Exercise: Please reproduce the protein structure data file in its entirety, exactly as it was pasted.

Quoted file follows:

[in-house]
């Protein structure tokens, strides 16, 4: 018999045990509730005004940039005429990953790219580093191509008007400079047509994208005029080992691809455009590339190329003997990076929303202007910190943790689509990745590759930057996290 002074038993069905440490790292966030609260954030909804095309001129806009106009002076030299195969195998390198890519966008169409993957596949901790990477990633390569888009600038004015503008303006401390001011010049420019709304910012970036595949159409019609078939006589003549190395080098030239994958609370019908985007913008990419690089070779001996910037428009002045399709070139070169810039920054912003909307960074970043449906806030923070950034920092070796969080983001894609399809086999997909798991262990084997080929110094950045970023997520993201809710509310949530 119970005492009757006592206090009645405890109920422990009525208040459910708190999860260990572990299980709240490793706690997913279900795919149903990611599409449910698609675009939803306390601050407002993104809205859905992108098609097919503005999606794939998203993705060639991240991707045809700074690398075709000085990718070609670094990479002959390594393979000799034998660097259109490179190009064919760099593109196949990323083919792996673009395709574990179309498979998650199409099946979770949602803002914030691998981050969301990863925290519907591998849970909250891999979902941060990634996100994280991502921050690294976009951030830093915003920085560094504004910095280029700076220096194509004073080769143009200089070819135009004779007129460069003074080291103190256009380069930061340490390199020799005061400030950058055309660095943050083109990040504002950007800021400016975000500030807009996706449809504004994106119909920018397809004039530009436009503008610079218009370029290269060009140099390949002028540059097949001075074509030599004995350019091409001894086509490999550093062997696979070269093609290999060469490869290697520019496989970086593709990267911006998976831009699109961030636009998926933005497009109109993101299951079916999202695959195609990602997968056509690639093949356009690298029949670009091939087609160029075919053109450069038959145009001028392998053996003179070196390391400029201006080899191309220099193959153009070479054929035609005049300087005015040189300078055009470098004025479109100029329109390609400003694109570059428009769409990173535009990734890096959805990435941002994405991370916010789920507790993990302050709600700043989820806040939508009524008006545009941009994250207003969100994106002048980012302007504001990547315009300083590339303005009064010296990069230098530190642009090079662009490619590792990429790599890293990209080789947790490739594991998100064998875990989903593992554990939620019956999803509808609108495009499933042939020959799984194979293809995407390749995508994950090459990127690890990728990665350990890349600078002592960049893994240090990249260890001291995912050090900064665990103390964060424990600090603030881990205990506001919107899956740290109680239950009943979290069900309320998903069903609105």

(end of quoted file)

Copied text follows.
[in-house]
């Protein structure tokens, strides 16, 4: 018999045990509730005004940039005429990953790219580093191509008007400079047509994208005029080992691809455009590339190329003997990076929303202007910190943790689509990745590759930057996290 002074038993069905440490790292966030609260954030909804095309001129806009106009002076030299195969195998390198890519966008169409993957596949901790990477990633390569888009600038004015503008303006401390001011010049420019709304910012970036595949159409019609078939006589003549190395080098030239994958609370019908985007913008990419690089070779001996910037428009002045399709070139070169810039920054912003909307960074970043449906806030923070950034920092070796969080983001894609399809086999997909798991262990084997080929110094950045970023997520993201809710509310949530 119970005492009757006592206090009645405890109920422990009525208040459910708190999860260990572990299980709240490793706690997913279900795919149903990611599409449910698609675009939803306390601050407002993104809205859905992108098609097919503005999606794939998203993705060639991240991707045809700074690398075709000085990718070609670094990479002959390594393979000799034998660097259109490179190009064919760099593109196949990323083919792996673009395709574990179309498979998650199409099946979770949602803002914030691998981050969301990863925290519907591998849970909250891999979902941060990634996100994280991502921050690294976009951030830093915003920085560094504004910095280029700076220096194509004073080769143009200089070819135009004779007129460069003074080291103190256009380069930061340490390199020799005061400030950058055309660095943050083109990040504002950007800021400016975000500030807009996706449809504004994106119909920018397809004039530009436009503008610079218009370029290269060009140099390949002028540059097949001075074509030599004995350019091409001894086509490999550093062997696979070269093609290999060469490869290697520019496989970086593709990267911006998976831009699109961030636009998926933005497009109109993101299951079916999202695959195609990602997968056509690639093949356009690298029949670009091939087609160029075919053109450069038959145009001028392998053996003179070196390391400029201006080899191309220099193959153009070479054929035609005049300087005015040189300078055009470098004025479109100029329109390609400003694109570059428009769409990173535009990734890096959805990435941002994405991370916010789920507790993990302050709600700043989820806040939508009524008006545009941009994250207003969100994106002048980012302007504001990547315009300083590339303005009064010296990069230098530190642009090079662009490619590792990429790599890293990209080789947790490739594991998100064998875990989903593992554990939620019956999803509808609108495009499933042939020959799984194979293809995407390749995508994950090459990127690890990728990665350990890349600078002592960049893994240090990249260890001291995912050090900064665990103390964060424990600090603030881990205990506001919107899956740290109680239950009943979290069900309320998903069903609105």